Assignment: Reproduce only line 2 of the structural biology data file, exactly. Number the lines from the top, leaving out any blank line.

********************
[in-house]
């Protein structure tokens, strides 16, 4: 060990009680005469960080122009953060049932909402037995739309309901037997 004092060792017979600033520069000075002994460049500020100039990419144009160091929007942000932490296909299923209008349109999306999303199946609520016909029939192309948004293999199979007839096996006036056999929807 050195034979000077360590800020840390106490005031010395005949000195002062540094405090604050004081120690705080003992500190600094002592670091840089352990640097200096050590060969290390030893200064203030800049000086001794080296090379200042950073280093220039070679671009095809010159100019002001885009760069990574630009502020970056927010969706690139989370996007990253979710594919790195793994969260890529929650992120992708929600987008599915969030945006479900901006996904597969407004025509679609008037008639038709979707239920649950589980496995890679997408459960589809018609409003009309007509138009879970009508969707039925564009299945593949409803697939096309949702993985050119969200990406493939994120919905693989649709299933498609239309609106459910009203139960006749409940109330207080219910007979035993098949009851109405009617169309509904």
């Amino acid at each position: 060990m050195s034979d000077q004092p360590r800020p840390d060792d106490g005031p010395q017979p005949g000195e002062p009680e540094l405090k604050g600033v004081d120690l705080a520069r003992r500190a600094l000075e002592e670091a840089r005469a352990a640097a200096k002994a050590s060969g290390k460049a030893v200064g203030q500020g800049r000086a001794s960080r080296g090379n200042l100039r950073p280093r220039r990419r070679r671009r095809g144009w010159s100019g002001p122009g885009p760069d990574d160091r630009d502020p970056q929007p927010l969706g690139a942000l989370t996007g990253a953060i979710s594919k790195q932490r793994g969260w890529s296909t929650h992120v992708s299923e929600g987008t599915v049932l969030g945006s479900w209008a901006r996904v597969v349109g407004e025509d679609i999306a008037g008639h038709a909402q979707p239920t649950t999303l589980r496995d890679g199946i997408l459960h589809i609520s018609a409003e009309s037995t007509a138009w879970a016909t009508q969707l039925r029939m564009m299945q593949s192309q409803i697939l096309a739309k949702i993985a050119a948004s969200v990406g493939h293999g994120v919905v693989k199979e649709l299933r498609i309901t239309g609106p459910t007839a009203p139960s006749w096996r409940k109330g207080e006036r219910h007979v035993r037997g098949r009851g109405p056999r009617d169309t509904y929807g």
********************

């Protein structure tokens, strides 16, 4: 060990009680005469960080122009953060049932909402037995739309309901037997 004092060792017979600033520069000075002994460049500020100039990419144009160091929007942000932490296909299923209008349109999306999303199946609520016909029939192309948004293999199979007839096996006036056999929807 050195034979000077360590800020840390106490005031010395005949000195002062540094405090604050004081120690705080003992500190600094002592670091840089352990640097200096050590060969290390030893200064203030800049000086001794080296090379200042950073280093220039070679671009095809010159100019002001885009760069990574630009502020970056927010969706690139989370996007990253979710594919790195793994969260890529929650992120992708929600987008599915969030945006479900901006996904597969407004025509679609008037008639038709979707239920649950589980496995890679997408459960589809018609409003009309007509138009879970009508969707039925564009299945593949409803697939096309949702993985050119969200990406493939994120919905693989649709299933498609239309609106459910009203139960006749409940109330207080219910007979035993098949009851109405009617169309509904």